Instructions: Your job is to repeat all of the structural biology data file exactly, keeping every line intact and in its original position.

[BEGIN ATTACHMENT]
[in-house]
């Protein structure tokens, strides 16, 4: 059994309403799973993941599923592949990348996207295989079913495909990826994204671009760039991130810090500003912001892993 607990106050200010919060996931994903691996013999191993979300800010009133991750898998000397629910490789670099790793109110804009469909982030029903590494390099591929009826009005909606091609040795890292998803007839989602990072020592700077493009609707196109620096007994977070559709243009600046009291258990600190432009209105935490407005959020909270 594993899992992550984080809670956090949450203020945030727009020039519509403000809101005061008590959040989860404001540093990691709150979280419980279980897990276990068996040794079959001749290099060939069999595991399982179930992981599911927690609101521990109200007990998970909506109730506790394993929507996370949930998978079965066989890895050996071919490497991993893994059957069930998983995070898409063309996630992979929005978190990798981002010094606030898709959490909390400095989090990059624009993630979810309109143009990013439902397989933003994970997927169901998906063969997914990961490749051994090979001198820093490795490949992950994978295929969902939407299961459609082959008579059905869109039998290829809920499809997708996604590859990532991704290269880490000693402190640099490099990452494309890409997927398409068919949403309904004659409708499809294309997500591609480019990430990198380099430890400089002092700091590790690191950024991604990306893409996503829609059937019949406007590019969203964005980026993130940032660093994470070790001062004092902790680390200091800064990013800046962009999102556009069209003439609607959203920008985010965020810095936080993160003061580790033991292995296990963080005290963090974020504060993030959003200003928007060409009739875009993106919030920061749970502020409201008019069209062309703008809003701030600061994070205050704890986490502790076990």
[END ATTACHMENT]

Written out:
[in-house]
């Protein structure tokens, strides 16, 4: 059994309403799973993941599923592949990348996207295989079913495909990826994204671009760039991130810090500003912001892993 607990106050200010919060996931994903691996013999191993979300800010009133991750898998000397629910490789670099790793109110804009469909982030029903590494390099591929009826009005909606091609040795890292998803007839989602990072020592700077493009609707196109620096007994977070559709243009600046009291258990600190432009209105935490407005959020909270 594993899992992550984080809670956090949450203020945030727009020039519509403000809101005061008590959040989860404001540093990691709150979280419980279980897990276990068996040794079959001749290099060939069999595991399982179930992981599911927690609101521990109200007990998970909506109730506790394993929507996370949930998978079965066989890895050996071919490497991993893994059957069930998983995070898409063309996630992979929005978190990798981002010094606030898709959490909390400095989090990059624009993630979810309109143009990013439902397989933003994970997927169901998906063969997914990961490749051994090979001198820093490795490949992950994978295929969902939407299961459609082959008579059905869109039998290829809920499809997708996604590859990532991704290269880490000693402190640099490099990452494309890409997927398409068919949403309904004659409708499809294309997500591609480019990430990198380099430890400089002092700091590790690191950024991604990306893409996503829609059937019949406007590019969203964005980026993130940032660093994470070790001062004092902790680390200091800064990013800046962009999102556009069209003439609607959203920008985010965020810095936080993160003061580790033991292995296990963080005290963090974020504060993030959003200003928007060409009739875009993106919030920061749970502020409201008019069209062309703008809003701030600061994070205050704890986490502790076990």